Bob, realizing where this was going, took a knee next to Duke.  He was clearly as tired as everyone else. Bob leaned in to speak while Duke started to review the new battlespace geometries and combat projections in his COD. “Duke,” Bob said in a low tone of voice so Major Atlee could not easily overhear him, “We’ve been friends a long time, I’ve never given you a bad recommendation. Please, override CAITT. LTC Givens can reposition his HIMARS battalion, but he has to start doing it now. This is our only chance; once those missiles are gone, we won’t get them back.”

He then stood up and patiently waited. Bob understood that he had pushed things as far as he could. Duke was a good man, a fine commander, and would make the right decision, Bob was certain of it.

Taking off his COD and rubbing his eyes, Duke leaned back and sighed heavily. The weight of command taking its full effect.

“CAITT,” stated Colonel Ducalis. “I am initiating Falcon 06’s override prerogative. Issue Chief Menendez’s targeting solution to LTC Givens immediately. Larry, get a hold of 1EU DIV and tell them we can hold our positions for 24 hours. After that, we may have to withdraw, but we will live to fight another day. Right now, trading time for space may not be the optimal strategy, but it is the human one. Let’s Go!”

If you enjoyed reading this post, please also see the following blog posts:

An Appropriate Level of Trust…

A Primer on Humanity: Iron Man versus Terminator

Takeaways Learned about the Future of the AI Battlefield

Leveraging Artificial Intelligence and Machine Learning to Meet Warfighter Needs

CW3 Jesse R. Crifasi is an active duty Field Artillery Warrant Officer. He has over 24 years in service and is currently serving as the Field Artillery Intelligence Officer (FAIO) for the 82nd Airborne Division.

The views expressed in this article are those of the author and do not reflect the official policy or position of the Department of the Army, DoD, or the U.S. Government.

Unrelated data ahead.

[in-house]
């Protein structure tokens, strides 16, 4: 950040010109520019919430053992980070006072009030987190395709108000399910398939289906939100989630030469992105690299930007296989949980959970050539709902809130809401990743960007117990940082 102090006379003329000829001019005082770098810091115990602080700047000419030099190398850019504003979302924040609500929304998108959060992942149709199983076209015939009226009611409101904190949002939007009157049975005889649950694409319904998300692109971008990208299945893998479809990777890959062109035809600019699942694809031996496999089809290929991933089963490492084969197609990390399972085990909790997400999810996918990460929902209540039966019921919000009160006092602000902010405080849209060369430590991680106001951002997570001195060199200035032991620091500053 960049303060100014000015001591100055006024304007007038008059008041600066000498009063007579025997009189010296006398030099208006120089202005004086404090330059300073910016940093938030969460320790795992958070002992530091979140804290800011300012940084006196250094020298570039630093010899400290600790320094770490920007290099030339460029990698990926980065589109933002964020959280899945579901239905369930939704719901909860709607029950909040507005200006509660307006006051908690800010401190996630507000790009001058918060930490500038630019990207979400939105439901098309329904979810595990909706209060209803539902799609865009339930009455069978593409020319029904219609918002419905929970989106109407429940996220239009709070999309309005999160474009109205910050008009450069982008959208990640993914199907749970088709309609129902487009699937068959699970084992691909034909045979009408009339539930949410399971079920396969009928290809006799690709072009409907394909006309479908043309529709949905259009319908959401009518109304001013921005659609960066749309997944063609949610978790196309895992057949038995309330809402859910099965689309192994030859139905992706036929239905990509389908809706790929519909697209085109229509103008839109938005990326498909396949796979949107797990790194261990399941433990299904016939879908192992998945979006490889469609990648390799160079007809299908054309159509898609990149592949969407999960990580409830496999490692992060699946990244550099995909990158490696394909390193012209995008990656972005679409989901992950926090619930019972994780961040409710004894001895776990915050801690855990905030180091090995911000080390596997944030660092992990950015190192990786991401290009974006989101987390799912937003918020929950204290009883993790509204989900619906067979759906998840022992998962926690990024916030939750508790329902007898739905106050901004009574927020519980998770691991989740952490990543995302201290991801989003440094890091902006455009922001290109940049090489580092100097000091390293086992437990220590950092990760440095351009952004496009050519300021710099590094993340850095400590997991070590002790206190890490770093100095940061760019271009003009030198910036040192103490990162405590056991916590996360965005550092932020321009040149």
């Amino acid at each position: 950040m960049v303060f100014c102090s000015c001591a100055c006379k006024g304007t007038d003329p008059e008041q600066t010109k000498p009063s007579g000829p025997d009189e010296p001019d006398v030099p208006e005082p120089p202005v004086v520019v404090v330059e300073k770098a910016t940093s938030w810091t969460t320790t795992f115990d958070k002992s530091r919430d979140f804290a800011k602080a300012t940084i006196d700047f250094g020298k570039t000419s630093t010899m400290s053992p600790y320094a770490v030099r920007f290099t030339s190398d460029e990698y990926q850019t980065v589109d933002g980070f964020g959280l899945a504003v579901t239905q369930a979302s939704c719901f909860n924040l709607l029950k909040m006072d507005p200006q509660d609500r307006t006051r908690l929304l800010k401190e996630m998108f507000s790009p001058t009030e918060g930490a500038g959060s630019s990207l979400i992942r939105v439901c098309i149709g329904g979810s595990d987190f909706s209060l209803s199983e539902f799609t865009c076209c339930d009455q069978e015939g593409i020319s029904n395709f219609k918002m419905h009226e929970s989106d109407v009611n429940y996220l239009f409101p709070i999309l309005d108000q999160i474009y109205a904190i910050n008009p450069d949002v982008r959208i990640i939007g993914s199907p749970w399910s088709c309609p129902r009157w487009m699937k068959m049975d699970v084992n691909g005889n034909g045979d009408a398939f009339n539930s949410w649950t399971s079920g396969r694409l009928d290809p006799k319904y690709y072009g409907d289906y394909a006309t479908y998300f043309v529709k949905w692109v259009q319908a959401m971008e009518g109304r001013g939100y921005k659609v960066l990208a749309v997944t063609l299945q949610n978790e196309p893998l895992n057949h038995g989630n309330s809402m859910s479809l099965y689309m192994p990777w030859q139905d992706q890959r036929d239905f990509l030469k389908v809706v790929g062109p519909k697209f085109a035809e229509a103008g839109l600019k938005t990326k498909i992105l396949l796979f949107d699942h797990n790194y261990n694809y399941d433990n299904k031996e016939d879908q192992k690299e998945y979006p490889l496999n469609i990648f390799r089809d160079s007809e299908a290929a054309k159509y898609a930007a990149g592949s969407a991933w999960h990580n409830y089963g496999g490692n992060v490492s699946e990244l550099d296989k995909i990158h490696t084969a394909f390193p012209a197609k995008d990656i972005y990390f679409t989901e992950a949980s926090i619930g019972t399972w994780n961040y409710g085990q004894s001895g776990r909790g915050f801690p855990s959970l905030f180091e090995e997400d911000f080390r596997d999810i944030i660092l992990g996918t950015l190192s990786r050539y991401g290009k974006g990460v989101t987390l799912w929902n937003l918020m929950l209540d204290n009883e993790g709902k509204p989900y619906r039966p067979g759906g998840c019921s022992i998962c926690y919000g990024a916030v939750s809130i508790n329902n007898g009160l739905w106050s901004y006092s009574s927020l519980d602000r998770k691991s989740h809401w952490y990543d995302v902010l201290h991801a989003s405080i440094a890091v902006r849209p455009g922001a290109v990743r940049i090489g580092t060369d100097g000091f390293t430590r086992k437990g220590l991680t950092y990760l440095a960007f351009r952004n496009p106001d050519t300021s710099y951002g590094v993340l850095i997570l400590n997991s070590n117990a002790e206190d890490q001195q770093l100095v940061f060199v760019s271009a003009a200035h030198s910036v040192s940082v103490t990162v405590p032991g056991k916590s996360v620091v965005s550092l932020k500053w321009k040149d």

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2 Replies to “102. The Human Targeting Solution: An AI Story”

  1. I’m very concerned that future AI initiatives will not give humans the opportunity to intervene as we’ve seen in this vignette. Fighting at machine speed may take us so far, so fast, that we humans will be considered as interfering in the processes and too slow in our judgments. We’ve already seen in one experiment that AI control of fires led us to expend ammunition at a much higher rate. And because the feedback of battle damage assessment into the system was not fast enough, the AI kept shooting at already-destroyed targets. If we begin to fight at machine speed, how do we humans keep abreast of the battle so that the system follows commander’s intent and our judgments to “steer” the system remain relevant?

    1. Mr. Blanchard,
      Thank you for your post. Could not agree more. Ultimately the challenge, as you allude to, will be in designing effective intervention points throughout an automated targeting process. We see this already with even rudimentary systems like AFATDS wherein proper guidances and filters must be thoroughly inputted prior ensuring human decision points are not bypassed. What this piece hopefully conveyed was people’s preference for ease and expediency over critical and introspective analysis, especially under stressful dynamics, such as high intensity ground combat. The real question is will we take the time to design an AI system that has effective intervention points or will we just “assume risk” and let it run itself? As a classical realist (some would say pessimist) I err on the side of the human propensity for taking the path of least resistance. Hopefully I am wrong. Appreciate your post. Thank you again sir.